And so, in order to combat the possibility that Ben would finally look behind the curtain and see Laura for who she actually is — Big Sitting Bum (what she would be called if they were Native Americans) — Laura and Ben went on a mini-long-weekend-with-a-few-extra-days-attached road trip. They were going to meet up with her aforementioned friend Jenny and her boys and husband, and visit a few other people and places along the way. This is actually Laura’s favorite kind of trip because one huge element of fear and phobia is absent: airplanes. Laura will go anywhere — drive anywhere — she doesn’t care how long or how far — happily and without complaint as long as she doesn’t have to stop foot on a flying deathtrap.
Just like with any trip, packing the car came first, and so they packed the car up with the bare essentials (Laura likes more than anything to travel light), only this time they added the puppy, which threw off the whole packing-light thing. Laura realized as she was packing up wipes and plastic poop bags and treats and food and plastic containers to serve the food in if they were on the road during meal time and chew toys and squeaky toys and rawhide twists and the dog bed and the crate and a thousand other fucking things this one small 9-lb animal needs — that having a puppy, or any kind of animal, is just like having a baby. Laura’s sure this is one of the least original thoughts in the history of human thought — people for thousands of years have been forgetting to put their pants on when they get in the car for a road trip because they’ve been too fucking distracted by making sure that their dog has their special organic low-fat biscuits and faux-sheepskin chew kitty — but it’s a completely new and earth-shattering realization for Laura. Not to get gross or anything, but she seriously can’t remember the last time she pooped — that’s how obsessed and concerned with and conscious of Friday’s bowel movements she’s become.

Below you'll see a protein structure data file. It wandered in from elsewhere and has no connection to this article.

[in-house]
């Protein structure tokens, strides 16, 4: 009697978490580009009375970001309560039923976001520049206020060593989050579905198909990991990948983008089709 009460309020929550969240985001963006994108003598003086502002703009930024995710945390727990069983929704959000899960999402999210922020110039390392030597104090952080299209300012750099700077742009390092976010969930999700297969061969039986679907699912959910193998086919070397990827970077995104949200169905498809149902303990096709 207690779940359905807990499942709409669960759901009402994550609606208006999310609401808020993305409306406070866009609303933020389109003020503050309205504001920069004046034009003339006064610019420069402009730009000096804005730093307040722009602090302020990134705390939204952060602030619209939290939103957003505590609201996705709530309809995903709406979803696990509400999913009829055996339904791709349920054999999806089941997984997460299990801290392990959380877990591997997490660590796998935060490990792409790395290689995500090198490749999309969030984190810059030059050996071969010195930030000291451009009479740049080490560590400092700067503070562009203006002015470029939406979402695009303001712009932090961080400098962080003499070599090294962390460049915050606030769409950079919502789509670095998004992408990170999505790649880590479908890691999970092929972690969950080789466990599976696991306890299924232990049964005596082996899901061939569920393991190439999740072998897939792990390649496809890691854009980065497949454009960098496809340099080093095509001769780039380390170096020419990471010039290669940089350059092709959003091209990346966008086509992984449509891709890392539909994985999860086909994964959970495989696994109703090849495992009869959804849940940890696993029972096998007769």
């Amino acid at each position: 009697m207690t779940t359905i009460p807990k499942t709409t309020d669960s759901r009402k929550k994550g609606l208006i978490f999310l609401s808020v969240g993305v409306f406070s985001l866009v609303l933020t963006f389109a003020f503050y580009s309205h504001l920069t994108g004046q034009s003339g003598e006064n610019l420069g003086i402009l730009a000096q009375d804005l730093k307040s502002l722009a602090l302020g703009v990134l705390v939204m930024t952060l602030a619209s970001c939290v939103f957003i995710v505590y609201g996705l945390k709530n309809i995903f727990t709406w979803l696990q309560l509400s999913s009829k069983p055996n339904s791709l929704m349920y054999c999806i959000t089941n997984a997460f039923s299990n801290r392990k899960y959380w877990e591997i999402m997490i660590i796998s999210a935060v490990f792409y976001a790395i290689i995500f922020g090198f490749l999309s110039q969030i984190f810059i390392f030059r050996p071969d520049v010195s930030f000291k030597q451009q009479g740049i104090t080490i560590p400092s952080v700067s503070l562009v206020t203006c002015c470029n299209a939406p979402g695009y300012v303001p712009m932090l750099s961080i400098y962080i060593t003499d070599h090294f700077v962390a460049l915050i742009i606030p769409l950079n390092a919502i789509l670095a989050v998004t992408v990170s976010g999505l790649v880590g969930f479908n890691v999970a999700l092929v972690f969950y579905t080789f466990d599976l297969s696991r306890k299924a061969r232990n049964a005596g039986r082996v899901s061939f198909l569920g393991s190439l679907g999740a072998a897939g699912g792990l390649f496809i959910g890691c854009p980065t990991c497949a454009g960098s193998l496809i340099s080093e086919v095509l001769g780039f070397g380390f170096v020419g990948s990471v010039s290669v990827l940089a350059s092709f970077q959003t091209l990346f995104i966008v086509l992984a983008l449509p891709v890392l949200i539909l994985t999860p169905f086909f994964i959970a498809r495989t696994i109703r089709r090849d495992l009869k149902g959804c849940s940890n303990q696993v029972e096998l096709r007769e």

[Brant-erruption: A quick thought just popped into Laura’s head — the phrase Vet-Scam. She thought of this last week when she and Ben brought Friday to the vet for a routine appointment — you know, the kind where there’s one last vaccination and maybe a heartworm pill involved — meaning the kind where Laura didn’t expect to be asked to fork over $204 fucking dollars upon departure. Call her crazy — and she knows for a fact that the vet place they take Friday to is highly reputable and one of the absolute best — but WTF?!?]
One of the biggest and most exciting things that happened during the initial part of their Staycation — before they even left! — was discovering a pizza place in nearby Watertown — Stella’s — that serves — are you all sitting down? — Fried Dough Babies. Eagle eyed brant readers will remember a previous entry about fried dough — Laura actually making fried dough in her kitchen the night before Ben’s testicular-correcting surgery this past December and almost setting the house on fire. This means that instead of risking death by fried dough you can walk into this pizza place, order a slice of pizza, and then for dessert, a grease-absorbing paper-plate full of little pieces of fried dough covered in powdered sugar. No mess, no carnie atmosphere, no waiting until the middle of July or August for some crappy state fair or festival until you can walk around in the muggy buggy heat and humidity while shoving a greasy piece of fried dough the size of a Dumbo’s ear into your mouth. As you can see from the photo at the top of the brant, Ben could not believe what an amazing thing this is: to be able to get fried dough whenever he wants. Of course, Laura is now terrified that she — the original lover of fried dough — Big Sitting Fried Dough Bum — will start visiting Stella’s with frightening frequency, even without Ben…
[more about Laura’s staycation in the next installment….]